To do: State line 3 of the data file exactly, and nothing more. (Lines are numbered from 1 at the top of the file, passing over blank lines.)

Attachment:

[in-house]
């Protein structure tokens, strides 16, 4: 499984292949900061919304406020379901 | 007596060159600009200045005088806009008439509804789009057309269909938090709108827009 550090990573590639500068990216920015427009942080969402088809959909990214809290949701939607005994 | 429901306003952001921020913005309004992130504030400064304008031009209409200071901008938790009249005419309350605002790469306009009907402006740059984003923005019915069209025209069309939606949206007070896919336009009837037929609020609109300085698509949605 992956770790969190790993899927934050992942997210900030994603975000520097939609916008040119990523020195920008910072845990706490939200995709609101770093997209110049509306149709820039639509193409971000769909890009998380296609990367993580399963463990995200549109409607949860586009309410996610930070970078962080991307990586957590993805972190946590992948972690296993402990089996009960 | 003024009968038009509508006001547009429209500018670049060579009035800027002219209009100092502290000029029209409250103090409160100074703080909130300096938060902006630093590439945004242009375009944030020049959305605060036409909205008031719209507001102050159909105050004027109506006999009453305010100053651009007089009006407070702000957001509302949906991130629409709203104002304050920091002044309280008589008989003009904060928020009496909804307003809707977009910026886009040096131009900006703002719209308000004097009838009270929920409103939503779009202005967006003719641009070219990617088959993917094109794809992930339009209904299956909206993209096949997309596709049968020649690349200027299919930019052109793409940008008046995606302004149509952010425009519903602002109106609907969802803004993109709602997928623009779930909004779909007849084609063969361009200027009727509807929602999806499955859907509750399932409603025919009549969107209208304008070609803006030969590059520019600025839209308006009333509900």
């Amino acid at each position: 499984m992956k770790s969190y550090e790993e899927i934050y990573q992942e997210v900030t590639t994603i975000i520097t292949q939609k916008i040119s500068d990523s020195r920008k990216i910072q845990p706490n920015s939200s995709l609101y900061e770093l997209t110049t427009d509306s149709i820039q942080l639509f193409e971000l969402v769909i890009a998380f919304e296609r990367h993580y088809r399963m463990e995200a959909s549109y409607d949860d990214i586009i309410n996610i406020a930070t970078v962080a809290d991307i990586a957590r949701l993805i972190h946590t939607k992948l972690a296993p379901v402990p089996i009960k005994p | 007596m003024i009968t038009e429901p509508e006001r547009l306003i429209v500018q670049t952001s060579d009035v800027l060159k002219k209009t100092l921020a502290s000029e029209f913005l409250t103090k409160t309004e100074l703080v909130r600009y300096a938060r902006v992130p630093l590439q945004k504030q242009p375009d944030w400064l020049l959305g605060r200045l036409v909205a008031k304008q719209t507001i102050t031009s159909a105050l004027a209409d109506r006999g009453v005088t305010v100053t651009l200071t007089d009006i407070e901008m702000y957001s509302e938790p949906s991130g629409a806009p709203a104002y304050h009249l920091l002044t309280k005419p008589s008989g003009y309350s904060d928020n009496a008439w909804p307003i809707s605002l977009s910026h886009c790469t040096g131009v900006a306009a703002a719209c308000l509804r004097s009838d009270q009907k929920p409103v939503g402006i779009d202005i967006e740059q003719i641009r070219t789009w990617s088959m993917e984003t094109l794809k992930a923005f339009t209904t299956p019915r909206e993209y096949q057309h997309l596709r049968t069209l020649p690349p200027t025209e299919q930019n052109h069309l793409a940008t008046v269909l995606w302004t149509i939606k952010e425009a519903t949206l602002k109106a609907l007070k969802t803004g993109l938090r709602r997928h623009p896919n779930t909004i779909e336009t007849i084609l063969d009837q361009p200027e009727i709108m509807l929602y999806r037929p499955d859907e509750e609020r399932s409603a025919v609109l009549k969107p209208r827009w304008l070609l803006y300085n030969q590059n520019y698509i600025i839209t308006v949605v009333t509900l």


């Amino acid at each position: 499984m992956k770790s969190y550090e790993e899927i934050y990573q992942e997210v900030t590639t994603i975000i520097t292949q939609k916008i040119s500068d990523s020195r920008k990216i910072q845990p706490n920015s939200s995709l609101y900061e770093l997209t110049t427009d509306s149709i820039q942080l639509f193409e971000l969402v769909i890009a998380f919304e296609r990367h993580y088809r399963m463990e995200a959909s549109y409607d949860d990214i586009i309410n996610i406020a930070t970078v962080a809290d991307i990586a957590r949701l993805i972190h946590t939607k992948l972690a296993p379901v402990p089996i009960k005994p | 007596m003024i009968t038009e429901p509508e006001r547009l306003i429209v500018q670049t952001s060579d009035v800027l060159k002219k209009t100092l921020a502290s000029e029209f913005l409250t103090k409160t309004e100074l703080v909130r600009y300096a938060r902006v992130p630093l590439q945004k504030q242009p375009d944030w400064l020049l959305g605060r200045l036409v909205a008031k304008q719209t507001i102050t031009s159909a105050l004027a209409d109506r006999g009453v005088t305010v100053t651009l200071t007089d009006i407070e901008m702000y957001s509302e938790p949906s991130g629409a806009p709203a104002y304050h009249l920091l002044t309280k005419p008589s008989g003009y309350s904060d928020n009496a008439w909804p307003i809707s605002l977009s910026h886009c790469t040096g131009v900006a306009a703002a719209c308000l509804r004097s009838d009270q009907k929920p409103v939503g402006i779009d202005i967006e740059q003719i641009r070219t789009w990617s088959m993917e984003t094109l794809k992930a923005f339009t209904t299956p019915r909206e993209y096949q057309h997309l596709r049968t069209l020649p690349p200027t025209e299919q930019n052109h069309l793409a940008t008046v269909l995606w302004t149509i939606k952010e425009a519903t949206l602002k109106a609907l007070k969802t803004g993109l938090r709602r997928h623009p896919n779930t909004i779909e336009t007849i084609l063969d009837q361009p200027e009727i709108m509807l929602y999806r037929p499955d859907e509750e609020r399932s409603a025919v609109l009549k969107p209208r827009w304008l070609l803006y300085n030969q590059n520019y698509i600025i839209t308006v949605v009333t509900l």